Saturday, April 28, 2007

To fight corruption in India

One of the ways of looking at Indian history is as a struggle between the forces of corruption and the forces of cleanliness. The cleanliness of original religion in India was overtaken by the corruption of the priesthood, against which various people tried to rebel, but the Buddha and Mahavira eventually led a successful revolt. However, Buddhism and Jainism themselves developed not only priesthoods (completely against the spirit of the original teachings of the Buddha and of Mahavira) but even corrupt priesthoods, against which people rebelled, turning to the good news of Jesus the Lord in the first century AD. However, our elites responded to the combined challenge posed by the followers of the Buddha, Mahavir and Jesus, by turning against them all, abandoning the original and even the late religion described in the Vedas, and inventing idolatry, caste and all the other institutions included in the so-called "way of life" that went by the name of Hindu practices till, initially Islam, and later but much more significantly Protestant influence began to reform them from the eighteenth century. That is what has resulted in what is called by the Western label of "Hinduism" today - a label, by the way, that was accepted by us Indians only in the nineteenth century.

The resultant fate of India is that we have had religious systems that are themselves corrupt - much as, in the West, the church became corrupt , till it began to be cleaned up by the Protesters, resulting in the split between those who refused to be reformed (Roman Catholics), those who accepted a partial reformation (the mainstream reformation, such as the Lutherans and Presbyterians), and those who wanted to go for a thorough-going cleaning up (such as the Waldensians, Hussites, Amish, Quakers, Mennonites, Baptists, Charismatists or Pentecostals, and so on).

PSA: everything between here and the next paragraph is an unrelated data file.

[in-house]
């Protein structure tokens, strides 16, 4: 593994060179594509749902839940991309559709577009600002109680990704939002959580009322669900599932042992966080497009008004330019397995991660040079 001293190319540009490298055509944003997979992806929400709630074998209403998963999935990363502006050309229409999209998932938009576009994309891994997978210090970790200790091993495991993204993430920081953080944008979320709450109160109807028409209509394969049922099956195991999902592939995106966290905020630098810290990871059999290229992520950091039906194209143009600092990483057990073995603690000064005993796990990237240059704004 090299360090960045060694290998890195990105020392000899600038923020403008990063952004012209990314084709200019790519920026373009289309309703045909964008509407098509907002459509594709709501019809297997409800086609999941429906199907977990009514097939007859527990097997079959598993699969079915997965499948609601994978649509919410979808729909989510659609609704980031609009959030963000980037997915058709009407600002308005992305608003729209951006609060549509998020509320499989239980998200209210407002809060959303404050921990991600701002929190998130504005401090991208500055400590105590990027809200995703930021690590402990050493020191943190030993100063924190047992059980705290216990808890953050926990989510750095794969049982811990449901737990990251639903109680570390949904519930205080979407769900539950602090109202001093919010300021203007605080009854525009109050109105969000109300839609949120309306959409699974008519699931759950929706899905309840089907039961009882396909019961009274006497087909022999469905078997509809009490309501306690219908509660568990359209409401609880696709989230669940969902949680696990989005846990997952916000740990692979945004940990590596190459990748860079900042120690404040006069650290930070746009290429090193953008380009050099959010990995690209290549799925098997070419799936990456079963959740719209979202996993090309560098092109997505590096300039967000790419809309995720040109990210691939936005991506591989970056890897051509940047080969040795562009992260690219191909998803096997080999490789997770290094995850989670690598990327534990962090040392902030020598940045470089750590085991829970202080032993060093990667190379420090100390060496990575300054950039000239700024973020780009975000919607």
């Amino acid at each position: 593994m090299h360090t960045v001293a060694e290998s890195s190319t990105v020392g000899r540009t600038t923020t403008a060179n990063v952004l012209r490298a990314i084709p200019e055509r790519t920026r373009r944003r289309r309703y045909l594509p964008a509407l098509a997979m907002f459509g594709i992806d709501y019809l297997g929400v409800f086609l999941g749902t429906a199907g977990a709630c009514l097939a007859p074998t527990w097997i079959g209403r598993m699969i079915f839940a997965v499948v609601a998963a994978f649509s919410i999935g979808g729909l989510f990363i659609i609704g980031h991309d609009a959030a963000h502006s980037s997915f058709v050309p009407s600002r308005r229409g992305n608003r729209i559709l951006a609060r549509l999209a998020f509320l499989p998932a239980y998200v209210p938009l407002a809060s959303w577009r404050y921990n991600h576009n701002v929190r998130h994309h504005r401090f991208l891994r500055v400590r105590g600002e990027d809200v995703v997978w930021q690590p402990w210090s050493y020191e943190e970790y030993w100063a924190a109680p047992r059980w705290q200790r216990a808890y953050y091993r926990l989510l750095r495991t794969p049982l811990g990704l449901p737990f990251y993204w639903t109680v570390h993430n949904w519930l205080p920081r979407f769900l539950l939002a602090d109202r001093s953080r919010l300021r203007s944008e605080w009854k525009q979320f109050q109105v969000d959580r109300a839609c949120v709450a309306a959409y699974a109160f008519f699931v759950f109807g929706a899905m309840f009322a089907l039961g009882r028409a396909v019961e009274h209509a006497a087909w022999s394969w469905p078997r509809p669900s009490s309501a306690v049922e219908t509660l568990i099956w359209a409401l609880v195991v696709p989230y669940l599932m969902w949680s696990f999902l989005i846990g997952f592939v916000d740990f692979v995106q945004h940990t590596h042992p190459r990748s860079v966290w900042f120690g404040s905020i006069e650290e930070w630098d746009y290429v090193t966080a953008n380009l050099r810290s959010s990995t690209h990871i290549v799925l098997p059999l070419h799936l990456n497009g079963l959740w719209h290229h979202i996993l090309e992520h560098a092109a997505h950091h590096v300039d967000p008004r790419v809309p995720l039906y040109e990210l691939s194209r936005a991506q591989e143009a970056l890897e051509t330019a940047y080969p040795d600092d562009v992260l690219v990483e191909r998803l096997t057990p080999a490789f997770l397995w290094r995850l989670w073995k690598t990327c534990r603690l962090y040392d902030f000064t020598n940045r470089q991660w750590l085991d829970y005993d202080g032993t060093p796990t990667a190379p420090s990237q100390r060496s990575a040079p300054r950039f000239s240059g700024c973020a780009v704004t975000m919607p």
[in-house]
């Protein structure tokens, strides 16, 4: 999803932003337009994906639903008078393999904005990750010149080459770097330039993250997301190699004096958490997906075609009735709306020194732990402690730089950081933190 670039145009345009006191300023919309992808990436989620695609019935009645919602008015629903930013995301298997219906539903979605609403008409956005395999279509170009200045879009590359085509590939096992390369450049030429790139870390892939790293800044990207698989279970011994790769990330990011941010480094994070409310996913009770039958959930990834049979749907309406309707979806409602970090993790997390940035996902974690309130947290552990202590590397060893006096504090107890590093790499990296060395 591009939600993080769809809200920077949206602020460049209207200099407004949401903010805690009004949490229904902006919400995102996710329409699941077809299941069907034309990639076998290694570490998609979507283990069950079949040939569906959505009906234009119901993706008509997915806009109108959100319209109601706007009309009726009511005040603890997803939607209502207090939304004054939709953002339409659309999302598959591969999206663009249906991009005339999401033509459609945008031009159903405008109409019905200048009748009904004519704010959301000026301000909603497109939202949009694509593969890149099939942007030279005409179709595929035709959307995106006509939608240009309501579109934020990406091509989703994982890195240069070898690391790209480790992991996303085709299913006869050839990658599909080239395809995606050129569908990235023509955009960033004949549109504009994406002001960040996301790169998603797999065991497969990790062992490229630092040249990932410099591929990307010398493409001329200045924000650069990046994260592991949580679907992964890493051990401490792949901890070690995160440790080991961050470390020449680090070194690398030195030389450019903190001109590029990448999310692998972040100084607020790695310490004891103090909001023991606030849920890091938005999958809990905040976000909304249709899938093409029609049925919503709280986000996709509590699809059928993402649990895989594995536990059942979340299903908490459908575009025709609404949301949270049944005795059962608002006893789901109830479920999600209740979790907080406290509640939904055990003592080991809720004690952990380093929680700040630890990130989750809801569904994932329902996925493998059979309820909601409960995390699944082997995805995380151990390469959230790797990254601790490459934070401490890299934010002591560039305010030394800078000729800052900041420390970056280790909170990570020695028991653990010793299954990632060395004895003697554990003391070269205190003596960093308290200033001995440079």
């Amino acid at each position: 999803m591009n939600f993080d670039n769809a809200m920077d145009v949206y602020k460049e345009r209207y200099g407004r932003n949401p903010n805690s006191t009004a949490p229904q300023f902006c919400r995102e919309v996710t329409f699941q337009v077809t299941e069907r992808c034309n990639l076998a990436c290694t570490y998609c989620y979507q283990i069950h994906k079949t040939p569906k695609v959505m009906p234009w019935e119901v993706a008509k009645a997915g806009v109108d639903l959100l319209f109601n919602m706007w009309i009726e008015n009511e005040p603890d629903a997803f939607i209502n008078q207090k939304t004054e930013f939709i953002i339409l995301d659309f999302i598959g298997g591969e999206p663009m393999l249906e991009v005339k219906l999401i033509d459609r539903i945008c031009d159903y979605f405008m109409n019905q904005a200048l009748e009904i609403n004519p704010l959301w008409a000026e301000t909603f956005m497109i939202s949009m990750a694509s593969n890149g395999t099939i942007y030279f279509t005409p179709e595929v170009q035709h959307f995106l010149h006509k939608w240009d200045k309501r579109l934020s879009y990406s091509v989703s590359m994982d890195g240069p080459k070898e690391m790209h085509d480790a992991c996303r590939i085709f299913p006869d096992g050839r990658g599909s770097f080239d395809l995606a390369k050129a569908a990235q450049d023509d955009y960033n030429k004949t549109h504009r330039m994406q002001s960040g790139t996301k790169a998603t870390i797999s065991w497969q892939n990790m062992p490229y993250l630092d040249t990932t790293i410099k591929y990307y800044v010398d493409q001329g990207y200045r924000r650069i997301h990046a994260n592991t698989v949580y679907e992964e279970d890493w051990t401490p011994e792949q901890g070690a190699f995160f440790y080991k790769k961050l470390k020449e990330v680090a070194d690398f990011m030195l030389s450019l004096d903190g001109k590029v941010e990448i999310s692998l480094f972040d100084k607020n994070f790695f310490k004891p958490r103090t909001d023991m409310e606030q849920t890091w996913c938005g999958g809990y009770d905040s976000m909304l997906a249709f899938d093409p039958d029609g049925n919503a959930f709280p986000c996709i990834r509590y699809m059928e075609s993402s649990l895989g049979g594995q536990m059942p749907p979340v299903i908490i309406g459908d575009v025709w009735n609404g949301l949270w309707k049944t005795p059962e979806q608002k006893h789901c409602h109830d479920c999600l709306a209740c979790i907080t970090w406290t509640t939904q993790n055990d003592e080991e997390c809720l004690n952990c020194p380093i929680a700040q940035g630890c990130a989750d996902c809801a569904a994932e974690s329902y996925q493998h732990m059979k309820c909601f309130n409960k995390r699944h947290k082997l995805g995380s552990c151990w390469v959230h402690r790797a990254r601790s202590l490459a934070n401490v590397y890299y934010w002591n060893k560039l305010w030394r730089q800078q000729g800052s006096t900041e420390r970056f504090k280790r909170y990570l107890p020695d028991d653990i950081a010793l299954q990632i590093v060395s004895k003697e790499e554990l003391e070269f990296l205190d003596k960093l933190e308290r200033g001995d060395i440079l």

When religion is itself clean, it can be a force to help clean up society, however marginal religion may be in that society. But when religion itself is corrupt, a society has precious few resources with which to combat corruption. In India, we are reliant mainly on modernism and market forces to help clean up the corruption in the country.

The forces of modernism have followed Protestantism in trying to create new institutions, such as Public Interest Litigation and the Right to Information Act to help citizens challenge corruption. These are being used, with varying degrees of effectiveness.

Now the Anti-Corruption Bureau has added one more means of fighting corruption. Citizens are requested to inform the ACB if they know of any Government Officer (however senior or high-ranking) who has spent a large amount on foreign holidays, expensive education, jewellery, vehicles, or properties. It does not matter if the expense was incurred in their own name or in that of their family members. The information can be sent anonymously. This is the simplest and easiest way to curb corruption. The information needed is very brief as explained in

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